Lower v Porter

JurisdictionEngland & Wales
JudgeLORD JUSTICE DENNING,LORD JUSTICE HODSON,LORD JUSTICE MORRIS
Judgment Date09 December 1955
Judgment citation (vLex)[1955] EWCA Civ J1209-1
Date09 December 1955
CourtCourt of Appeal

[1955] EWCA Civ J1209-1

In The Supreme Court of Judicature

Court of Appeal

Before

Lord Justice Denning

Lord Justice Hodson and

Lord Justice Morris

Celia Lower
and
Walter Horace Porter

MR JOHH SOUTHAM (instructed by Messrs Jaques & Co, agents for Mr John W. Richardson, Christchurch, Nants.) appeared on behalf of the Appellant (Defendant).

MISS JUNE VERRALL. (instructed by Messrs Vivash Robinson & Co., agents for Mr Harold G. Walker, Bournemouth) appeared on behalf of the Respondent (Plaintiff).

LORD JUSTICE DENNING
1

This case has been very well argued on both sides. By a lease of the 28th November, 1950, a landlord let to Mr Porter a house, 110, Southbourne Road, Bournenouth, at a rent of £200 a year for seven years with an option of renewal. The house was one to wich the Rent Restrictions Acts applied. During the next two or three years the tenant, Mr Porter, with consent of the landlord, made alterations at a cost of £280, turning this house into two self-contained flats with separateentrances. Then in the year 1954 Mr Porter entered into a contract to sell the place to Mr Lower. Under the contract it was said that he was selling for £600 the house and the goodwill of the business of a guest house carried on there. No part of the purchase money, it was said, was to be apportioned to the lease-hold premises; it was all to be for the goodwill of the guest house. But in fact there was no guest house carried on there at all and no goodwill to be said at all. It was simply a device to get a premium.

2

The assignment was made, and Mrs Lower went into occupation. Then she claimed a return of the £600 because, she said, it was an unlawful premium. It was prohibited by section 2 of the 1949 Act. The Judge held that it was an unlawful premium, but he allowed Mr Porter to have credit for the £280 he had spent on the premises, a credit which is provided for by the statute in sub-section 4(b): and be ordered the return of £320. Now there is an appeal to this Court.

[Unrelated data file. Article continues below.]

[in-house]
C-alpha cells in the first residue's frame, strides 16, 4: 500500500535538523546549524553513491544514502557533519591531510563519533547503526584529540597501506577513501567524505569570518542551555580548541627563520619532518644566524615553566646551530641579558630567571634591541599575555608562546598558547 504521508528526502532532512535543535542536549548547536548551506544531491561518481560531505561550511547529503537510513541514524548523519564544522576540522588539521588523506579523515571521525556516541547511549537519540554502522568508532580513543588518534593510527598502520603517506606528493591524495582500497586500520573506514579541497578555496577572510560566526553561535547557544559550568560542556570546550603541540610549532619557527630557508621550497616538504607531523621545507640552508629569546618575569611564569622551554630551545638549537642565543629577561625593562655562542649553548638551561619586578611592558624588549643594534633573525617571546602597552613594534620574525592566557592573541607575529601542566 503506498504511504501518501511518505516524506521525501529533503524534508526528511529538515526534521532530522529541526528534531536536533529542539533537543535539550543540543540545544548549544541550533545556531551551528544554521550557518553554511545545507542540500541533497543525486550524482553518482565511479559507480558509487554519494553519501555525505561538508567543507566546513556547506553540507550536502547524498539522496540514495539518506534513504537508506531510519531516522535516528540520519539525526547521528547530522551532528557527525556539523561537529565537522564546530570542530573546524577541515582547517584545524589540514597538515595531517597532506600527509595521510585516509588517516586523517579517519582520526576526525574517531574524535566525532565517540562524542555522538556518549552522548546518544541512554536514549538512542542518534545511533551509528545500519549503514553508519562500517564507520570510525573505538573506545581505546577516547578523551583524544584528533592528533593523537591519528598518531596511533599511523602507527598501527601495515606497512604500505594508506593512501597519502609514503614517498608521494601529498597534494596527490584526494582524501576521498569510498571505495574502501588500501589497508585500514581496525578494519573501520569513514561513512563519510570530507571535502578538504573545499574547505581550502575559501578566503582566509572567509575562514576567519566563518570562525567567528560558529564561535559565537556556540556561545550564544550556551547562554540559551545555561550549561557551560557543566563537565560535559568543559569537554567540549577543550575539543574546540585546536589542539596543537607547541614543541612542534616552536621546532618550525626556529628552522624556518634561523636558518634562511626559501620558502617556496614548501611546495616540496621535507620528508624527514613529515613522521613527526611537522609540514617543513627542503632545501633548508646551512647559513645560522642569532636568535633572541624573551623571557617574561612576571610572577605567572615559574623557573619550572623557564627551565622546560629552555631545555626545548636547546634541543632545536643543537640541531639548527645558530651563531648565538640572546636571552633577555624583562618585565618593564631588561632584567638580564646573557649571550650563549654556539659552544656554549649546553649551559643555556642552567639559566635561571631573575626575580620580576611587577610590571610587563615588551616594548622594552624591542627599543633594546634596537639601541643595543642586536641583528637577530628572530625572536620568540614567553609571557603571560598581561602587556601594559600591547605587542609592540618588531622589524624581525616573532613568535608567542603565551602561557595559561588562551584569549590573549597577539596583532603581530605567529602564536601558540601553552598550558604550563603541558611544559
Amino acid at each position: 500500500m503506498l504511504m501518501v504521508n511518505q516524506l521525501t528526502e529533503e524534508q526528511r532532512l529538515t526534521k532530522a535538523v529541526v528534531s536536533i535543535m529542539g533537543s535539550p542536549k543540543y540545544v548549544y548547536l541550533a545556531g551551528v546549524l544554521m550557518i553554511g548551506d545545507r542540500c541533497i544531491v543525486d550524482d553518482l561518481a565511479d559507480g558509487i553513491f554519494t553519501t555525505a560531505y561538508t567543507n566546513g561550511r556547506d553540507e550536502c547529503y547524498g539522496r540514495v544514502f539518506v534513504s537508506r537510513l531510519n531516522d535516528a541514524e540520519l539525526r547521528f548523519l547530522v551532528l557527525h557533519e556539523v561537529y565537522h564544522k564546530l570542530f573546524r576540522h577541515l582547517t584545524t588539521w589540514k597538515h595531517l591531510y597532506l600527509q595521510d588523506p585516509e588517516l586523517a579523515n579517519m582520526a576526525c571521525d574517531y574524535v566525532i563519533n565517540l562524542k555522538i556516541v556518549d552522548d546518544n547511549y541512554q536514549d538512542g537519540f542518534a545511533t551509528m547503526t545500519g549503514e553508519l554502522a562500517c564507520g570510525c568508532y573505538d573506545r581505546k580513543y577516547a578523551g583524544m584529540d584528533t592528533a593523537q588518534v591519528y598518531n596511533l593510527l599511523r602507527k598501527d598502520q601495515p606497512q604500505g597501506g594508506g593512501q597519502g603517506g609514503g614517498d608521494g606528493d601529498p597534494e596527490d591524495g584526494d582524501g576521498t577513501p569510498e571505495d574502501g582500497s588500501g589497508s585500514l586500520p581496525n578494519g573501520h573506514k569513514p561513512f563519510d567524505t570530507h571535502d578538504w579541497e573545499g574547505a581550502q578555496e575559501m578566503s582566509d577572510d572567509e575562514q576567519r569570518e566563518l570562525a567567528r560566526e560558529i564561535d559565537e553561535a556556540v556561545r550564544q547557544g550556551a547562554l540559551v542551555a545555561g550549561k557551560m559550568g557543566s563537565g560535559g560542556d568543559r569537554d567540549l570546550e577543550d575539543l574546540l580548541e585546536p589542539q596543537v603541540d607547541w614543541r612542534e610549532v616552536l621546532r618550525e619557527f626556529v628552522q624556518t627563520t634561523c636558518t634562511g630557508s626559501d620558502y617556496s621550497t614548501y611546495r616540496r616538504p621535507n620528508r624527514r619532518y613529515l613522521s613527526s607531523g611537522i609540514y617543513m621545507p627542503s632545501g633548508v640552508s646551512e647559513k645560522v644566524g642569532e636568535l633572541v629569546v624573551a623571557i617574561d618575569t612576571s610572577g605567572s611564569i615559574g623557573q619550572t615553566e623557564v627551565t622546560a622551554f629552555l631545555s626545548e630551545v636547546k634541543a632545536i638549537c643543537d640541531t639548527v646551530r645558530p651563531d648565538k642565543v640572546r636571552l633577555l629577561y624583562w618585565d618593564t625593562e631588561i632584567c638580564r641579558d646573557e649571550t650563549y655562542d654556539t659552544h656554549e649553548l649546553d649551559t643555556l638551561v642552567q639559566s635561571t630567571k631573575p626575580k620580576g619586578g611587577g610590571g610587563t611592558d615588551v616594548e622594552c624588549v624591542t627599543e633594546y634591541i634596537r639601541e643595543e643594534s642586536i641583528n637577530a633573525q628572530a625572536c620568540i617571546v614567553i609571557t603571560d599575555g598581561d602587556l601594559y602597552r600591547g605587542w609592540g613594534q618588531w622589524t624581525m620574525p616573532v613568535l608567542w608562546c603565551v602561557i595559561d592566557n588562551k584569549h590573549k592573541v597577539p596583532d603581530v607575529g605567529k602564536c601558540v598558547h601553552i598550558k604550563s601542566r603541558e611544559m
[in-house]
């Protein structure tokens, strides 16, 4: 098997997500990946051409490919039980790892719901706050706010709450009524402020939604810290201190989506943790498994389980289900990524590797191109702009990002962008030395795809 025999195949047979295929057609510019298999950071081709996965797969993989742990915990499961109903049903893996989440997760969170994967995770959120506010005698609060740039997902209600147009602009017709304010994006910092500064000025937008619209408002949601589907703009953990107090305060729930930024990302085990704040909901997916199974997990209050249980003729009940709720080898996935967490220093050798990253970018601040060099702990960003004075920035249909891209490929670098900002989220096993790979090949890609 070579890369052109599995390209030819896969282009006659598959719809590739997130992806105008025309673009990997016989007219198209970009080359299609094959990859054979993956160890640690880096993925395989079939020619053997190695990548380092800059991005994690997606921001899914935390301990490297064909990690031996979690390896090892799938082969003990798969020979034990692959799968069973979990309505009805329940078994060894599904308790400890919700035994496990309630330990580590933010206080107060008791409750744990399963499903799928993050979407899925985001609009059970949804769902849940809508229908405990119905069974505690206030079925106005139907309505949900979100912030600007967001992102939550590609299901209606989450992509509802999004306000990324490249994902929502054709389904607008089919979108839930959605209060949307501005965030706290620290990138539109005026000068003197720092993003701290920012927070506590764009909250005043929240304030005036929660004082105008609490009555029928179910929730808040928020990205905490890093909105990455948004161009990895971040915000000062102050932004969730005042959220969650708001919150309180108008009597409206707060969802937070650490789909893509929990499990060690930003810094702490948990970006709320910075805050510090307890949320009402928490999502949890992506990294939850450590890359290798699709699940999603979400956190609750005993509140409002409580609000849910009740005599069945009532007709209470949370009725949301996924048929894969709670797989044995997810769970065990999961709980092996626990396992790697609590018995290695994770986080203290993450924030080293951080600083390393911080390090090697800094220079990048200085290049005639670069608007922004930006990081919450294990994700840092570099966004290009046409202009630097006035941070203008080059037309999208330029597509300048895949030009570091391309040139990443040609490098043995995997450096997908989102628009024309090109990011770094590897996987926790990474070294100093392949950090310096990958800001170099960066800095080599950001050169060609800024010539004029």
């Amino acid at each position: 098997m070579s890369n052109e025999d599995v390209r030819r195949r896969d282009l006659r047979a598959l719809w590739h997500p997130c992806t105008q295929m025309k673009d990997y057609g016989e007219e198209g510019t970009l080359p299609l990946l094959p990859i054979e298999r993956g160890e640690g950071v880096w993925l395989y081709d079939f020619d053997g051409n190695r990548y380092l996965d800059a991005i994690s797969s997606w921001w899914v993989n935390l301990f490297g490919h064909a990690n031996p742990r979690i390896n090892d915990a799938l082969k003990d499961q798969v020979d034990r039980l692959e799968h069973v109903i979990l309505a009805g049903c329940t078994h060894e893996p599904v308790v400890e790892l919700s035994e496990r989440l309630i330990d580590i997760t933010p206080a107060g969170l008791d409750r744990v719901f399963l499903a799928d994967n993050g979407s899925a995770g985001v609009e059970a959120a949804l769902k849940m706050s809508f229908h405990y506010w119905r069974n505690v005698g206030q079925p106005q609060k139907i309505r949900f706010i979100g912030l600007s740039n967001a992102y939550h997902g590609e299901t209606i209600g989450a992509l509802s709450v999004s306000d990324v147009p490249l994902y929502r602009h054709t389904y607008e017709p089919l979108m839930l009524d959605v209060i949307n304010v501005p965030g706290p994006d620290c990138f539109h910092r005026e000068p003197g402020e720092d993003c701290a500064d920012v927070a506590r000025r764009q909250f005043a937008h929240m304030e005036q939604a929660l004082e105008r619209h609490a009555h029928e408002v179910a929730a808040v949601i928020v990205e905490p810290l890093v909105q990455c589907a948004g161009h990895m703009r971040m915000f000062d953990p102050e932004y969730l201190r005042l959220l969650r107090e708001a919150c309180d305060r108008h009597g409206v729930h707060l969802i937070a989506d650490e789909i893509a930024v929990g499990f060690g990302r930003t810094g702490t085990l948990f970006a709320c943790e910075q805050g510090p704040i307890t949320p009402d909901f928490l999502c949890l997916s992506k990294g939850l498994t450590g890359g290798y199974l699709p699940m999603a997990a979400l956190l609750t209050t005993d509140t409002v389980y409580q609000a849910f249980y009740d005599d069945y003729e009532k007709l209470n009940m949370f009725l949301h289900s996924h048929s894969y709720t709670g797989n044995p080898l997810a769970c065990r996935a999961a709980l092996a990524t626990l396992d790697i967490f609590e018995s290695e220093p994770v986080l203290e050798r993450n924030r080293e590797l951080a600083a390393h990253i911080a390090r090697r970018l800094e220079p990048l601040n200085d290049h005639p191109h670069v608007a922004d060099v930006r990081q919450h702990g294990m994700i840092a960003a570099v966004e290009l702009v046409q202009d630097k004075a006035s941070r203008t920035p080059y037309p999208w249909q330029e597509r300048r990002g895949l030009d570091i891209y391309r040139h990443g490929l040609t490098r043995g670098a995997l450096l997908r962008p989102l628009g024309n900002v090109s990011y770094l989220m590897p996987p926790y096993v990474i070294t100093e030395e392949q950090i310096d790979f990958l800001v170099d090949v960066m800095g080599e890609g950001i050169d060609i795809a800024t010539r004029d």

3

Mr Southam, for Mr Porter, has argued that the Act does not apply because the dwelling-house was converted into two dwelling-houses. He refers to section 2, subsection 3, of the Act, which says: "This section applies to any tenancy of a dwelling-house, being a tenancy to which the principal Acts apply, such that when the dwelling-house is let under the tenancy it is a dwelling-houses to which the principal Acts apply". Mr Southam says that the relevant time for applying the second half of that subsection is the time of the assignment; and what at the time of the assignment here the dwelling-house was not "a dwelling-house" to which the principal Acts applied but it was two dwelling-houses. He says that the Act is not apt to cover such a situation and that, having penal consequences, it should be constructed in favour of Mr Porter and not against him.

4

I am not able to accept that construction. It seems to me reasonably plain that the second half of that subsection is inserted simply so as to make sure that where the house has notbeen previously let there is to be no premises, not even on the first letting. Since the Act there has been a case of ( Minns v. Moore 1950, 1 King's Bench, page 241) which shows that in any event that result would have been achieved without the added words; but I think that is why Parliament added the words. It seems to me plain that the section covers a case like the present, because even though the house has been converted into the flats, if you ask yourself: Is it a dwelling-house to which the principal Acts apply?, the answer is, certainly, it is. Indeed Miss Verrall drew our attention to the cases of ( Langford Property Company v. Goldrich 1949, 1 King's Bench, page 511) and ( Whitty v. Scott-Russell 1950, 2 king's Bench, page 32) where, despite the fact that two physically separate premises were comprised within the...

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3 cases
  • Horford Investments Ltd v Lambert
    • United Kingdom
    • Court of Appeal (Civil Division)
    • 18 October 1973
    ...separate dwelling". But I do not think that he had point in mind: he was referring to two separate lettings of two separate flats. 12 In Lower v. Porter in this court (1956) 1 Q. B. 325 the question was whether a premium on assignment of a tenancy was illegal. The letting was of a house no......
  • Commissioners of Inland Revenue v National Coal Board
    • United Kingdom
    • House of Lords
    • 29 May 1957
    ...the reference appears to have meant, in the event or in the case of property not being sold in the first instance. InLower v. Porter, [1956] 1 Q.B. 325, a phrase which came under consideration was "such that when the dwelling-house is let under the tenancy it is a dwelling-house to which th......
  • Commissioners of Inland Revenue v National Coal Board
    • United Kingdom
    • Chancery Division
    • 29 May 1957
    ...the reference appears to have meant, in the event or in the case of property not being sold in the first instance. InLower v. Porter, [1956] 1 Q.B. 325, a phrase which came under consideration was "such that when the dwelling-house is let under the tenancy it is a dwelling-house to which th......

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